Upstares this month

Observing Tips

If possible, observe at a dark location and when the Moon is not bright. A bright Moon will make it more difficult to see the stars and impossible to see clusters, nebulae and galaxies. Only a small telescope at lower magnifications, around 50x, is required to see the objects listed below. The planets and Moon are best observed with a telescope around 100x.

Moon Phases

Last Quarter

Thursday 4th

New Moon

Thursday 11th

First Quarter

Friday 19th

Full Moon

Saturday 27th

Messier 34 is a bright, large open cluster located in the northern constellation Perseus. The cluster lies at an approximate distance of 1,500 light years from Earth and has an apparent magnitude of 5.5. It has the designation NGC 1039 in the New General Catalogue.

Messier 34 is pretty easy to find in the sky and its stars can be resolved even in 10×50 binoculars. The cluster is located just to the north of the imaginary line drawn from Algol, the second brightest star in Perseus, to Almach, the third brightest star in the neighbouring constellation Andromeda.

The best way to view M34 is in telescopes at low magnifications. Small telescopes will reveal up to 20 stars, while larger amateur telescopes show about 80 members, many of them arranged in pairs

At 1500 lightyears away, Messier 34 is one of the nearest Messier objects to Earth.

Messier 35 is a large open star cluster located in the northern constellation Gemini. The cluster consists of several hundred stars.

The cluster has an apparent magnitude of 5.3 and lies at an approximate distance of 2,800 light years from Earth. It has the designation NGC 2168 in the New General Catalogue.

Messier 35 is the only Messier object in Gemini. The best time of year to observe it from northern latitudes is in the winter months, when the constellation is high overhead. M35 lies near the border with Taurus, Auriga and Orion.

The cluster’s brightest stars can be resolved in 10×50 binoculars. Small telescopes will reveal some of the fainter stars, while 6-inch and 8-inch telescopes at low magnifications show a field full of stars across the cluster.

Messier 36, also known as the Pinwheel Cluster, is an open cluster located in the northern constellation Auriga, the Charioteer.

It has an apparent magnitude of 6.3 and lies at a distance of 4,100 light years from Earth. M36 has the designation NGC 1960 in the New General Catalogue.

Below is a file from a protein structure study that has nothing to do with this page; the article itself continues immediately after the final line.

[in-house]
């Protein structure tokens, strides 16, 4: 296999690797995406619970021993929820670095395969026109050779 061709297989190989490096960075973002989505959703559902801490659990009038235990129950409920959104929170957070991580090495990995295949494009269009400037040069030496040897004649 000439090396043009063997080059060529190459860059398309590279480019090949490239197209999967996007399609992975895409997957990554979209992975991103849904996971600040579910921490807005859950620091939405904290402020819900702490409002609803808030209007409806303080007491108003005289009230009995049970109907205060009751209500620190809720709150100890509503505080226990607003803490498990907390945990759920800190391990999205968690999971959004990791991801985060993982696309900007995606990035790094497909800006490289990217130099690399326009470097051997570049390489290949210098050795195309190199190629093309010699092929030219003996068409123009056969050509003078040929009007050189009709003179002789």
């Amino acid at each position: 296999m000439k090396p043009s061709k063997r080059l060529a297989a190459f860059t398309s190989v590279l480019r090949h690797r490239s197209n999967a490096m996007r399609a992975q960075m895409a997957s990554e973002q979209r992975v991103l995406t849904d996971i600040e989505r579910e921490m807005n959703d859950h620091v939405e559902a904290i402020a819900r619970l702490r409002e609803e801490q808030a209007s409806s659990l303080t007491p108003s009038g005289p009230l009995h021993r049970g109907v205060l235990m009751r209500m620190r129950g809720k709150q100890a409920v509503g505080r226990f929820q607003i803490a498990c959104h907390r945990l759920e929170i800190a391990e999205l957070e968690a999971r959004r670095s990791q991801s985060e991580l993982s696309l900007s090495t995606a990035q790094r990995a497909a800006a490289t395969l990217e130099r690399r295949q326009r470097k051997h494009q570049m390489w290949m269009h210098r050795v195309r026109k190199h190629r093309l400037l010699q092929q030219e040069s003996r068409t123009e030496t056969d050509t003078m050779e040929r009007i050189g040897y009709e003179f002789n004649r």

The Pinwheel Cluster contains at least 60 stars and bears a resemblance to the more famous Pleiades cluster (M45) in the constellation Taurus. The two clusters have almost the same physical size.

Messier 36 is one of the fainter open clusters in Messier’s catalogue, but it can easily be seen in binoculars and small telescopes. Binoculars will show a faint, fuzzy patch of light and small telescopes at low or medium powers will reveal just over a dozen brightest stars in the cluster, arranged in an X-type shape.  6-inch telescopes will resolve about 25 stars.

Messier 37 is an open cluster in the constellation Auriga. It has the designation NGC 2099 in the New General Catalogue. M37 is the brightest, richest and largest of the three open clusters in this constellation that were catalogued by Messier. It has an apparent magnitude of 6.2 and lies at a distance of 4,511 light years from Earth.

Messier 37 can be found by first identifying the pentagon shape formed by the brightest stars in Auriga. The constellation lies in the northern sky, to the northeast of Taurus and northwest of Gemini.

In 10×50 binoculars, M37 appears as a hazy patch of light, but 20×80 and larger binoculars reveal a very compact star cluster, resolving the brightest stars. Small telescopes will show a dozen brightest stars, while 8-inch and larger instruments reveal several hundred stars in the cluster.

Messier 42, the famous Orion Nebula, is an emission-reflection nebula located in the constellation Orion, the Hunter. With an apparent magnitude of 4.0, the Orion Nebula is one of the brightest nebulae in the sky and is visible to the naked eye. It lies at a distance of 1,344 light years from Earth and is the nearest stellar nursery to Earth. The nebula has the designation NGC 1976 in the New General Catalogue.

The Orion Nebula is very easy to find as it is located just below Orion’s Belt, a prominent asterism in the winter sky.

The nebula can easily be seen in binoculars and small telescopes. Small telescopes at higher magnifications will reveal the four brightest stars in the Trapezium Cluster, an open cluster of young, hot, massive stars that were formed within the Orion Nebula.

Messier 44, also known as the Beehive Cluster or Praesepe (the Manger), is an open star cluster in the constellation Cancer. Praesepe is a bright, large cluster with an apparent magnitude of 3.7. It lies at a distance of 577 light years from Earth. It has the designation NGC 2632 in the New General Catalogue.

M44 is one of the nearest open clusters to Earth and can easily be seen without binoculars. It appears as a blurry patch of light to the naked eye. The cluster is best seen in binoculars and small telescopes.

Messier 45, also known as the Pleiades or Seven Sisters, is a bright open star cluster located in the constellation Taurus, the Bull. The Pleiades cluster has an apparent magnitude of 1.6 and lies at an average distance of 444 light years from Earth.

Up to 14 stars are visible without binoculars in good conditions, with clear skies and no light pollution. Because of the cluster’s apparent size, the best way to see it is through binoculars and small or wide field telescopes.

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